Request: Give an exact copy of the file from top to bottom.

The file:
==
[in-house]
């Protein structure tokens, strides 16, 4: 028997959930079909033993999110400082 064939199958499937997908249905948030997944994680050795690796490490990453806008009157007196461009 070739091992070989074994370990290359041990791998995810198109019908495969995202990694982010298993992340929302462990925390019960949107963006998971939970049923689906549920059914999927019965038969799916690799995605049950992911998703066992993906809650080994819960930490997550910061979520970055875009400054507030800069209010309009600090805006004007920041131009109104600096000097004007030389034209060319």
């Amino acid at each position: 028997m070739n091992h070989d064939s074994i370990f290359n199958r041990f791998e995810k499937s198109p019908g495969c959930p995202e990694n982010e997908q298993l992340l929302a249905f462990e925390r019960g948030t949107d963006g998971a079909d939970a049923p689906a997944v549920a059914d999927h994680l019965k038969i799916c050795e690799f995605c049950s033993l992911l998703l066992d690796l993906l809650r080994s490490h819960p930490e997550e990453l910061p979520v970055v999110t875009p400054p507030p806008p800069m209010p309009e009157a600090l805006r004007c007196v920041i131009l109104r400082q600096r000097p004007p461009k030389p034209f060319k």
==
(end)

[in-house]
């Protein structure tokens, strides 16, 4: 028997959930079909033993999110400082 064939199958499937997908249905948030997944994680050795690796490490990453806008009157007196461009 070739091992070989074994370990290359041990791998995810198109019908495969995202990694982010298993992340929302462990925390019960949107963006998971939970049923689906549920059914999927019965038969799916690799995605049950992911998703066992993906809650080994819960930490997550910061979520970055875009400054507030800069209010309009600090805006004007920041131009109104600096000097004007030389034209060319």
């Amino acid at each position: 028997m070739n091992h070989d064939s074994i370990f290359n199958r041990f791998e995810k499937s198109p019908g495969c959930p995202e990694n982010e997908q298993l992340l929302a249905f462990e925390r019960g948030t949107d963006g998971a079909d939970a049923p689906a997944v549920a059914d999927h994680l019965k038969i799916c050795e690799f995605c049950s033993l992911l998703l066992d690796l993906l809650r080994s490490h819960p930490e997550e990453l910061p979520v970055v999110t875009p400054p507030p806008p800069m209010p309009e009157a600090l805006r004007c007196v920041i131009l109104r400082q600096r000097p004007p461009k030389p034209f060319k």